2014 Speech TopicsRemember that you are expected to write a persuasive speech- that means that your argument must be for or against the topic eg: Violent video games make people more violent- you wither agree or disagree with this and write your speech accordingly. Speeches should be at Least 2 minutes long.

  • Recycling is just a waste of time
  • The Flash (or whichever superhero you like) is the best super hero ever
  • Snap Chat is a risky business
  • Is everything we read and see in the media true?
  • Being invisible is the best super power ever!
  • I think all bullies should have a wall of shame photo displayed in the office
  • During hot summer days, school should be shortened by an hour.
  • Kids should be able to choose their own bedtime
  • Country town living is better than city life
  • Too much $$ is a bad thing
  • Wellsford is a great school to belong to
  • Music is more important than sport

Writing and delivering your speech
Writing your speech
  1. Choose a topic!
  2. Write a list of brainstorm ideas about your topic.
  3. Put similar ideas together that could fit into the same paragraph or theme.
  4. Your speech must have a
  • Beginning (introduction)
  • Middle (development in several paragraphs)
  • End (conclusion)
  1. Start with a “hook” (This is an opening word, phrase or sentence that catches the attention of your audience and engages them. It could be a question, a demonstration, a humorous statement or a profound statement about the topic you are about to talk about).
  2. Give your speech “closure” at the end. (summarise the main points, end with a statement that will convince the audience of your main point, or end with a question for the audience to ponder…)
  3. Use language features to add interest to your speech, but don’t overdo it!

Delivering your speech

  1. Stand centre stage (unless your entry is part of your introduction or “hook”)
  2. Read your speech from a series of flash cards (use up to 3 sentences per card so you don’t lose your place).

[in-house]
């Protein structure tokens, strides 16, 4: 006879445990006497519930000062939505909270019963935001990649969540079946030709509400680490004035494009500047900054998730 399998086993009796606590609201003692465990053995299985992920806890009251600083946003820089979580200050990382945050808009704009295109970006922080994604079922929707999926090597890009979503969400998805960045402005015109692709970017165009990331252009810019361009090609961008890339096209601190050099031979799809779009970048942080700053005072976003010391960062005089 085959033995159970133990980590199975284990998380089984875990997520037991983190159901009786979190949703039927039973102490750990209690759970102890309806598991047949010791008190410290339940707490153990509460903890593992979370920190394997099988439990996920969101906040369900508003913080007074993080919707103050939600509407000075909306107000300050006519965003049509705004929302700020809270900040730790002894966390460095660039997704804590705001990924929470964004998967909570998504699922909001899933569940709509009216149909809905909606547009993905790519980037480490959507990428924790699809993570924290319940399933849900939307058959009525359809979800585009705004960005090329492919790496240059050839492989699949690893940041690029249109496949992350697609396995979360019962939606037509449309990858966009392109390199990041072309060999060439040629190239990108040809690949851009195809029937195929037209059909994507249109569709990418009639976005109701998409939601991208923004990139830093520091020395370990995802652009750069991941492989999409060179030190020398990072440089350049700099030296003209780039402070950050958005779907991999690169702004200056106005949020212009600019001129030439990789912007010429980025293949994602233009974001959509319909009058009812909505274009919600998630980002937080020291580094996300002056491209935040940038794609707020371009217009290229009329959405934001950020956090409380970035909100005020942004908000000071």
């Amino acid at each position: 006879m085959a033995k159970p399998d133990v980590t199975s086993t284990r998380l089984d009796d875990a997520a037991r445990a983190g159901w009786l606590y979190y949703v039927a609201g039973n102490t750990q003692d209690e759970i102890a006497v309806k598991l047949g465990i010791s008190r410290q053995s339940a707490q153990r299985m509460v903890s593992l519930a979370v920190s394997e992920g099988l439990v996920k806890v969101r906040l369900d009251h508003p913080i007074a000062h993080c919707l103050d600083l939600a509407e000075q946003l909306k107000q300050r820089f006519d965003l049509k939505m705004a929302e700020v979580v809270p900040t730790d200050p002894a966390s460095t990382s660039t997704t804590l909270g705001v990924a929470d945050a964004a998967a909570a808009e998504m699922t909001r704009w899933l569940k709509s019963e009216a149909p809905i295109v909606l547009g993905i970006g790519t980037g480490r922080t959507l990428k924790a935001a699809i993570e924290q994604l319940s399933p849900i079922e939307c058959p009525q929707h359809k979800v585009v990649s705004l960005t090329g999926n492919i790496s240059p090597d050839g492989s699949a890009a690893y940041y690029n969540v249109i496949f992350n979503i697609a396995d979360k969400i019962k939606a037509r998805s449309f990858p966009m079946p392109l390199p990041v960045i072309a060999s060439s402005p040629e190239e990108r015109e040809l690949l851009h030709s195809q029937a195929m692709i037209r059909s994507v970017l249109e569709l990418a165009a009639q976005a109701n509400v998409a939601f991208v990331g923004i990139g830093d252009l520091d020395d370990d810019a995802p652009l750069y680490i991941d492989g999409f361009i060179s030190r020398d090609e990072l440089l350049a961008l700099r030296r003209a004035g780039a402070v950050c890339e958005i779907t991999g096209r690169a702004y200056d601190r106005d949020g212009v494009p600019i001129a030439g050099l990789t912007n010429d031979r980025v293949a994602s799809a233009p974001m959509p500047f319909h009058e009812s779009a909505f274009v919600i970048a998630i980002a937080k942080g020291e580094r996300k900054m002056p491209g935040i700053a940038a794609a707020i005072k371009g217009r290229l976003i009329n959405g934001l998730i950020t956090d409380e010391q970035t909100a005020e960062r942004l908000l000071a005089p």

3. Glance down frequently if you need to but keep eyes focussed on the audience (the more you practice reading your speech, the less you will have to look at your flash cards)
  4. Don’t over-use hand or facial gestures but a few of these in the appropriate places can add humour or clarification to your delivery.
  5. Speak clearly, confidently and at a constant pace (slower more than faster)
  6. Use expression in your voice, and change the tone as you need to, in order to make your point and to keep the audience engaged. Don’t speak too softly or loudly.
  7. When finished, deliver your conclusion, wait for applause and then walk off the stage. Good luck!

What is the purpose of your speech?

  • Is it to motivate or inspire?
  • Is it to persuade to a particular point of view?
  • Is it to share specialist information?
  • Is it to celebrate a person, a place, time or event?

The Introduction
What makes a great opening?
You want one that makes listening to you the only thing the audience want to do.

You want them to forget they're hungry or that their chair is hard or that the bills need paying.

The answer is to capture their interest straight away. You do this with a 'hook'.

Hooks come in as many forms as there are speeches and audiences.

Your task is work out what the specific hook is to catch your audience.

Go back to the purpose.

Why are you giving this speech? Once you have your answer, consider your call to action.

What do you want the audience to do as a result of listening to you?

Ask yourself, if I were him/her what would appeal?

  • Is it humour?
  • Would shock tactics work?
  • Is it formality or informality?
  • Is it an outline of what you're going to cover?
  • Is it a quote that inspires?
  • Or is it a mix of all these elements?
  • Experiment with several openings until you've found the one that serves your audience, subject matter and purpose best

Speech rubrics.jpg

Great examples of Speeches